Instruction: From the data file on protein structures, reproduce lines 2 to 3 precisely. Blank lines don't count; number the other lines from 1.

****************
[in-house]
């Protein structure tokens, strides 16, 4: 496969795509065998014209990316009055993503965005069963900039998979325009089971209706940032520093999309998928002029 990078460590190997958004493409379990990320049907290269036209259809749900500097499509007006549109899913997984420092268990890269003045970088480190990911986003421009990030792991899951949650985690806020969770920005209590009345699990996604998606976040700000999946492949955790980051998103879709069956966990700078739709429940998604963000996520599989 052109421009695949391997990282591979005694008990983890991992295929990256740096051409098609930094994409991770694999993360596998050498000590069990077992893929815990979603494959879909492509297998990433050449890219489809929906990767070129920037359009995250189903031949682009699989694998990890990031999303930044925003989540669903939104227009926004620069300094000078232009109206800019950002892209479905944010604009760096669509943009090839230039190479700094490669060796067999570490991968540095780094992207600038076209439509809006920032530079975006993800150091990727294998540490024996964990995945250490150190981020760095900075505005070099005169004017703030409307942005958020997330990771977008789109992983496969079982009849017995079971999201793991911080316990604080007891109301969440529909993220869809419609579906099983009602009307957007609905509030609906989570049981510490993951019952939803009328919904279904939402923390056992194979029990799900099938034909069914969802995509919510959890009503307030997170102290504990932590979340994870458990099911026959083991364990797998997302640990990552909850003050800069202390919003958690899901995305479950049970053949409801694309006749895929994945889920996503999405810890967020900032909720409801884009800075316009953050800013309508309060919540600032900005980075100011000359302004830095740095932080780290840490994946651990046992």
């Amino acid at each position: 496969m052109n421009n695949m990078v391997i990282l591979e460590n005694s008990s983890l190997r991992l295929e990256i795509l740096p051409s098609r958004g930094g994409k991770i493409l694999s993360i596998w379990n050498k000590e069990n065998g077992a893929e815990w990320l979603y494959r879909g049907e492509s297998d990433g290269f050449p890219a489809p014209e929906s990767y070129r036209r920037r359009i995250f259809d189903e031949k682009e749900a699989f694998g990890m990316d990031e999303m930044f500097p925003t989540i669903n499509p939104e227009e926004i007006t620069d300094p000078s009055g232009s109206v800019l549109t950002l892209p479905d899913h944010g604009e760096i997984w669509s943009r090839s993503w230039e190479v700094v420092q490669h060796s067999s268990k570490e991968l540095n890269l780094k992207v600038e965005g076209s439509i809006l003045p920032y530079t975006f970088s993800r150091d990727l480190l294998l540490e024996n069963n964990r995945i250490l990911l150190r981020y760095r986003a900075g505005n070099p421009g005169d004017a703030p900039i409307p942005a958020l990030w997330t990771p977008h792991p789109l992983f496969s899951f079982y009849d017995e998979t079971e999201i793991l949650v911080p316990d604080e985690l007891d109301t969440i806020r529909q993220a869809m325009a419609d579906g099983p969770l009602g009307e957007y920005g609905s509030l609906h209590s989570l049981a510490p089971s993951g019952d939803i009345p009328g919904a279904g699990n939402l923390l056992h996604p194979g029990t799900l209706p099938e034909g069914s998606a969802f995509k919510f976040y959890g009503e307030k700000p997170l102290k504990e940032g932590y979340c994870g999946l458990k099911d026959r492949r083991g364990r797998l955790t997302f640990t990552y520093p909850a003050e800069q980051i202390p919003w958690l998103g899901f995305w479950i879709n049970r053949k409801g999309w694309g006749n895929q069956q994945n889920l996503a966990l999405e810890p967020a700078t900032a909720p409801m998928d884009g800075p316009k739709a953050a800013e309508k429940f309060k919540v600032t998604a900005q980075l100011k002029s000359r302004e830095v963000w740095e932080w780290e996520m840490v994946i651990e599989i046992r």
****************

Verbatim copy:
């Protein structure tokens, strides 16, 4: 496969795509065998014209990316009055993503965005069963900039998979325009089971209706940032520093999309998928002029 990078460590190997958004493409379990990320049907290269036209259809749900500097499509007006549109899913997984420092268990890269003045970088480190990911986003421009990030792991899951949650985690806020969770920005209590009345699990996604998606976040700000999946492949955790980051998103879709069956966990700078739709429940998604963000996520599989 052109421009695949391997990282591979005694008990983890991992295929990256740096051409098609930094994409991770694999993360596998050498000590069990077992893929815990979603494959879909492509297998990433050449890219489809929906990767070129920037359009995250189903031949682009699989694998990890990031999303930044925003989540669903939104227009926004620069300094000078232009109206800019950002892209479905944010604009760096669509943009090839230039190479700094490669060796067999570490991968540095780094992207600038076209439509809006920032530079975006993800150091990727294998540490024996964990995945250490150190981020760095900075505005070099005169004017703030409307942005958020997330990771977008789109992983496969079982009849017995079971999201793991911080316990604080007891109301969440529909993220869809419609579906099983009602009307957007609905509030609906989570049981510490993951019952939803009328919904279904939402923390056992194979029990799900099938034909069914969802995509919510959890009503307030997170102290504990932590979340994870458990099911026959083991364990797998997302640990990552909850003050800069202390919003958690899901995305479950049970053949409801694309006749895929994945889920996503999405810890967020900032909720409801884009800075316009953050800013309508309060919540600032900005980075100011000359302004830095740095932080780290840490994946651990046992």
């Amino acid at each position: 496969m052109n421009n695949m990078v391997i990282l591979e460590n005694s008990s983890l190997r991992l295929e990256i795509l740096p051409s098609r958004g930094g994409k991770i493409l694999s993360i596998w379990n050498k000590e069990n065998g077992a893929e815990w990320l979603y494959r879909g049907e492509s297998d990433g290269f050449p890219a489809p014209e929906s990767y070129r036209r920037r359009i995250f259809d189903e031949k682009e749900a699989f694998g990890m990316d990031e999303m930044f500097p925003t989540i669903n499509p939104e227009e926004i007006t620069d300094p000078s009055g232009s109206v800019l549109t950002l892209p479905d899913h944010g604009e760096i997984w669509s943009r090839s993503w230039e190479v700094v420092q490669h060796s067999s268990k570490e991968l540095n890269l780094k992207v600038e965005g076209s439509i809006l003045p920032y530079t975006f970088s993800r150091d990727l480190l294998l540490e024996n069963n964990r995945i250490l990911l150190r981020y760095r986003a900075g505005n070099p421009g005169d004017a703030p900039i409307p942005a958020l990030w997330t990771p977008h792991p789109l992983f496969s899951f079982y009849d017995e998979t079971e999201i793991l949650v911080p316990d604080e985690l007891d109301t969440i806020r529909q993220a869809m325009a419609d579906g099983p969770l009602g009307e957007y920005g609905s509030l609906h209590s989570l049981a510490p089971s993951g019952d939803i009345p009328g919904a279904g699990n939402l923390l056992h996604p194979g029990t799900l209706p099938e034909g069914s998606a969802f995509k919510f976040y959890g009503e307030k700000p997170l102290k504990e940032g932590y979340c994870g999946l458990k099911d026959r492949r083991g364990r797998l955790t997302f640990t990552y520093p909850a003050e800069q980051i202390p919003w958690l998103g899901f995305w479950i879709n049970r053949k409801g999309w694309g006749n895929q069956q994945n889920l996503a966990l999405e810890p967020a700078t900032a909720p409801m998928d884009g800075p316009k739709a953050a800013e309508k429940f309060k919540v600032t998604a900005q980075l100011k002029s000359r302004e830095v963000w740095e932080w780290e996520m840490v994946i651990e599989i046992r």